For those in Godbeat circles, many of the bylines splashed across today's front pages are extremely familiar.
I'm talking about names such as William Lobdell and Russell Chandler of the Los Angeles Times, Gayle White of the Atlanta Journal-Constitution and Cathy Lynn Grossman of USA Today.
All of those veteran religion writers — just to name a few — wrote their respective papers' major obituaries marking Wednesday's death of the Rev. Billy Graham at age 99.
But here's what might surprise many ordinary readers: None of them has worked for those papers in years.
"I must have written and updated a whole suite of advance obit stories on Graham at least three times over 15 years," Grossman said. "I last polished up the package in 2013, in the week before I left the paper on a buyout. However, I stayed in touch with USAT editors (and) emailed them where fixes/changes might be needed over the years."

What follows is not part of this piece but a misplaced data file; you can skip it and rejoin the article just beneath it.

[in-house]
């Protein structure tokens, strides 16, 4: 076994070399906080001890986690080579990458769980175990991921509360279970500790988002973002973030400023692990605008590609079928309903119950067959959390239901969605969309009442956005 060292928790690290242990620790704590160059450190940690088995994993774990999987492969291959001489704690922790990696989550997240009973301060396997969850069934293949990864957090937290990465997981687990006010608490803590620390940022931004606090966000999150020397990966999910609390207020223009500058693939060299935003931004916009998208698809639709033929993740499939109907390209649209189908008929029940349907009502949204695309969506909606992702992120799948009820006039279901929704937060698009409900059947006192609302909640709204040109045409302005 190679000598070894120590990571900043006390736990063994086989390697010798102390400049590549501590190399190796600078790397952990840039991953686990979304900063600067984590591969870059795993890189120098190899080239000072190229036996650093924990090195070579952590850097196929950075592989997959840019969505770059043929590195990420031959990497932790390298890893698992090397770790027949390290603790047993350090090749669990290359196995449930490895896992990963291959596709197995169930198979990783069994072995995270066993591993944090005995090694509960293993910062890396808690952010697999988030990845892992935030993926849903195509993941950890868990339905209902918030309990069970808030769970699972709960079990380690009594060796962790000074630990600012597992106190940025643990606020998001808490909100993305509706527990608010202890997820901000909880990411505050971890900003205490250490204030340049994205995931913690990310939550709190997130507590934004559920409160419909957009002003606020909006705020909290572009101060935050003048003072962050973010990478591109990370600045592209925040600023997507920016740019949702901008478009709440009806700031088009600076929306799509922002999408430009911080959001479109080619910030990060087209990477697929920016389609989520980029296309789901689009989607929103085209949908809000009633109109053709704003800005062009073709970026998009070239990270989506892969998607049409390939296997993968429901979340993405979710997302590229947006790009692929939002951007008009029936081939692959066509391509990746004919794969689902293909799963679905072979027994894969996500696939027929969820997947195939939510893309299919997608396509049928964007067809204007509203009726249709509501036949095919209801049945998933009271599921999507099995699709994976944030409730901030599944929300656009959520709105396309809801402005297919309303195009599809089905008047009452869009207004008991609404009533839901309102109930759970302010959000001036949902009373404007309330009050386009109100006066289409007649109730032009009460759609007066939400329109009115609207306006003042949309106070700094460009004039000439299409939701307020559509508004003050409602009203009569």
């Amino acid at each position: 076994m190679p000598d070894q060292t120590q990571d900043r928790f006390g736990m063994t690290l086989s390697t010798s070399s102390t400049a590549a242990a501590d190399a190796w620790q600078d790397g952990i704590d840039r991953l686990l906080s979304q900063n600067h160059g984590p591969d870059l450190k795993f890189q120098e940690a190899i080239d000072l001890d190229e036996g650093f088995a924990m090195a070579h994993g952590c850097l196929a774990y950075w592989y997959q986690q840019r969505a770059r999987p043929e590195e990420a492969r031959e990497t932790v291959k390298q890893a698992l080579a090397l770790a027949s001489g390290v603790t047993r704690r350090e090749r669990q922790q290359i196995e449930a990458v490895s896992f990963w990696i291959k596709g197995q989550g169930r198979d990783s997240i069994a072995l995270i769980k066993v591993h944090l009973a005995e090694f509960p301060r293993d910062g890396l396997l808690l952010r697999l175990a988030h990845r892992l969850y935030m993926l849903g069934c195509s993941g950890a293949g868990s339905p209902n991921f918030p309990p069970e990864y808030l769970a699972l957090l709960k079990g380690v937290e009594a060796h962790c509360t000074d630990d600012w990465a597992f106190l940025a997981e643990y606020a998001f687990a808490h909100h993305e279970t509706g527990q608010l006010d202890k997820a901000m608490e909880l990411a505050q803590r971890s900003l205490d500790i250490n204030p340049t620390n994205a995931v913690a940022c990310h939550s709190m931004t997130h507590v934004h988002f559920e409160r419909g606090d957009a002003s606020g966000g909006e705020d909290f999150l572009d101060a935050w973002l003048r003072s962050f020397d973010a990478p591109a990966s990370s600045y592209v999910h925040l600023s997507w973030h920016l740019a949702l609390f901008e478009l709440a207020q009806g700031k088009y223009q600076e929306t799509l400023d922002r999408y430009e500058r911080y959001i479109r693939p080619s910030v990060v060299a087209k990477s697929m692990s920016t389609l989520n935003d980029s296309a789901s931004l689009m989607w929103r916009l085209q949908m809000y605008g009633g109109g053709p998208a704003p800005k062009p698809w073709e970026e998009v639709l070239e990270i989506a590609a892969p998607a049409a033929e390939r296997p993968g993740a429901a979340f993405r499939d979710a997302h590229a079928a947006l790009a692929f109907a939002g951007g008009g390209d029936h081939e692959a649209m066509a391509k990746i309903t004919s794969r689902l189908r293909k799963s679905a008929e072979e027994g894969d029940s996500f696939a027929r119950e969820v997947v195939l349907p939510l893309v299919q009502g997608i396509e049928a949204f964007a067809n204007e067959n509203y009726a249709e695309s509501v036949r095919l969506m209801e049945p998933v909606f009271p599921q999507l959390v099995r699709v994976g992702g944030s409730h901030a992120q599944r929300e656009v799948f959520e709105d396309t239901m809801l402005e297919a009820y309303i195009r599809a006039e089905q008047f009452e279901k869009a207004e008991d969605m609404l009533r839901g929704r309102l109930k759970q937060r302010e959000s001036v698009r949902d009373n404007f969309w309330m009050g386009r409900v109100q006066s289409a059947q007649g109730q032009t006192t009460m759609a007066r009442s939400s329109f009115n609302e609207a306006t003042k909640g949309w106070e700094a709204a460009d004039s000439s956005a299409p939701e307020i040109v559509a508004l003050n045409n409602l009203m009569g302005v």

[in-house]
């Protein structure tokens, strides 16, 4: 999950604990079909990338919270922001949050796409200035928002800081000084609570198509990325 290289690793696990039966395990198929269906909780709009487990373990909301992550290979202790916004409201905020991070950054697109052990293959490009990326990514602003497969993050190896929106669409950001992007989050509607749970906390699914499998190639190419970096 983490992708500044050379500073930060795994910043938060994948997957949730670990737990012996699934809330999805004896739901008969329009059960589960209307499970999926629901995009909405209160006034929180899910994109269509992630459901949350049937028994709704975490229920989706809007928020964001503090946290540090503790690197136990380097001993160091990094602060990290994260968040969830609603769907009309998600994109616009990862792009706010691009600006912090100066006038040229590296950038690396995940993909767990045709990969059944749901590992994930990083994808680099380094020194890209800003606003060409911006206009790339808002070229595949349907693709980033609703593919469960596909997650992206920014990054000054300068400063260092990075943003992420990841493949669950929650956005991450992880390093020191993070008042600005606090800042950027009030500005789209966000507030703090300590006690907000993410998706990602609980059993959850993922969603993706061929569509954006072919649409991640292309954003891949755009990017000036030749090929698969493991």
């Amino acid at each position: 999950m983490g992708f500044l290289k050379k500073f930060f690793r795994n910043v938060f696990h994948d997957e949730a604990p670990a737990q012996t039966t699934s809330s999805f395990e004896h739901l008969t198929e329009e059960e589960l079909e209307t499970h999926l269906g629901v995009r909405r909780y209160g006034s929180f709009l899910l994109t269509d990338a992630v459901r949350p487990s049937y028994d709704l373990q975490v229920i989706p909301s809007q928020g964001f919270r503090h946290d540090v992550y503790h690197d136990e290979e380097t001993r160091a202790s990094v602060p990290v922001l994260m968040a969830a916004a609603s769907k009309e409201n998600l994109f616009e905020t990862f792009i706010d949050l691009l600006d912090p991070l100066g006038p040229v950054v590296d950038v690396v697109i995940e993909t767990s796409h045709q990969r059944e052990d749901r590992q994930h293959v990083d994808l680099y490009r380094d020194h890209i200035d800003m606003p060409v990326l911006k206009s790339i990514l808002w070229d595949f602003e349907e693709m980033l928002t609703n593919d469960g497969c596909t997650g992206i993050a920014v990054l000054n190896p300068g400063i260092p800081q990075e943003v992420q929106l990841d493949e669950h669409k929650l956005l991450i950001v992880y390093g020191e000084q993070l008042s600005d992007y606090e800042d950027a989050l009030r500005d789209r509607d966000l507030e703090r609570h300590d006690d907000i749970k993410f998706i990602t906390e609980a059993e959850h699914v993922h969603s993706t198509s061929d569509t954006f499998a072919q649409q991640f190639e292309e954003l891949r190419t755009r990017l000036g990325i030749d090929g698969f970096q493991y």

Welcome to the concept of the "prepared obit."
Here's what that means: News organizations put together obits in advance for certain prominent people, such as presidents, movie stars and — in the case of Graham — world-famous preachers. That way, they're prepared (at least somewhat) if the person dies 10 minutes before deadline.
A New York Times obituary writer explained it this way in a 2014 piece: